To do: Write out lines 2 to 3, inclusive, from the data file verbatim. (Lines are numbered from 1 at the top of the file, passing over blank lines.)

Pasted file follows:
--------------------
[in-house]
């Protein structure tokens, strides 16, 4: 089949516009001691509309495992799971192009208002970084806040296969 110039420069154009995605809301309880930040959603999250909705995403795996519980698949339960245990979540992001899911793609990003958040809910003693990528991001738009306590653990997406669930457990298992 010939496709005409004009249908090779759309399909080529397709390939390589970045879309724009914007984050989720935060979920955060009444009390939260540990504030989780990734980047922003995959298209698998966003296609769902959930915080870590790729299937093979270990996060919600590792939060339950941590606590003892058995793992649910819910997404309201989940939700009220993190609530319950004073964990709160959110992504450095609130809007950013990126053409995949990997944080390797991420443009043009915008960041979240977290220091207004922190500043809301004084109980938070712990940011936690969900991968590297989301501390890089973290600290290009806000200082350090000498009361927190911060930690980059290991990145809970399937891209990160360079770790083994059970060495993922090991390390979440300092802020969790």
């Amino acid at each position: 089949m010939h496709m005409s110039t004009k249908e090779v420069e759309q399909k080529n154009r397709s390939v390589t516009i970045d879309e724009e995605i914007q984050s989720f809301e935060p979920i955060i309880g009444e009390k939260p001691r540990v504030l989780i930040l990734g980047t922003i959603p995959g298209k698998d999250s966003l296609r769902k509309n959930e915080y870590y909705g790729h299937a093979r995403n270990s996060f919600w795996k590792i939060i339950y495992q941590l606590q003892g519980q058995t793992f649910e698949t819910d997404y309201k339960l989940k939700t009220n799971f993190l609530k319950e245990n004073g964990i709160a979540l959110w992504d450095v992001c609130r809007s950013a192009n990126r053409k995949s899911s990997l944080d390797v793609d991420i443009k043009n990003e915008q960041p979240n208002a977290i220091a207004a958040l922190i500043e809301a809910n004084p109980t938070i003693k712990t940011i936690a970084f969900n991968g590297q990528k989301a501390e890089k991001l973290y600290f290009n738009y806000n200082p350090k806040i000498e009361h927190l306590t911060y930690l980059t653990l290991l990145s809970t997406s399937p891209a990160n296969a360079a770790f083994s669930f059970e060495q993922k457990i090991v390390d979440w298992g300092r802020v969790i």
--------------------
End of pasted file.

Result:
């Protein structure tokens, strides 16, 4: 089949516009001691509309495992799971192009208002970084806040296969 110039420069154009995605809301309880930040959603999250909705995403795996519980698949339960245990979540992001899911793609990003958040809910003693990528991001738009306590653990997406669930457990298992 010939496709005409004009249908090779759309399909080529397709390939390589970045879309724009914007984050989720935060979920955060009444009390939260540990504030989780990734980047922003995959298209698998966003296609769902959930915080870590790729299937093979270990996060919600590792939060339950941590606590003892058995793992649910819910997404309201989940939700009220993190609530319950004073964990709160959110992504450095609130809007950013990126053409995949990997944080390797991420443009043009915008960041979240977290220091207004922190500043809301004084109980938070712990940011936690969900991968590297989301501390890089973290600290290009806000200082350090000498009361927190911060930690980059290991990145809970399937891209990160360079770790083994059970060495993922090991390390979440300092802020969790």
């Amino acid at each position: 089949m010939h496709m005409s110039t004009k249908e090779v420069e759309q399909k080529n154009r397709s390939v390589t516009i970045d879309e724009e995605i914007q984050s989720f809301e935060p979920i955060i309880g009444e009390k939260p001691r540990v504030l989780i930040l990734g980047t922003i959603p995959g298209k698998d999250s966003l296609r769902k509309n959930e915080y870590y909705g790729h299937a093979r995403n270990s996060f919600w795996k590792i939060i339950y495992q941590l606590q003892g519980q058995t793992f649910e698949t819910d997404y309201k339960l989940k939700t009220n799971f993190l609530k319950e245990n004073g964990i709160a979540l959110w992504d450095v992001c609130r809007s950013a192009n990126r053409k995949s899911s990997l944080d390797v793609d991420i443009k043009n990003e915008q960041p979240n208002a977290i220091a207004a958040l922190i500043e809301a809910n004084p109980t938070i003693k712990t940011i936690a970084f969900n991968g590297q990528k989301a501390e890089k991001l973290y600290f290009n738009y806000n200082p350090k806040i000498e009361h927190l306590t911060y930690l980059t653990l290991l990145s809970t997406s399937p891209a990160n296969a360079a770790f083994s669930f059970e060495q993922k457990i090991v390390d979440w298992g300092r802020v969790i």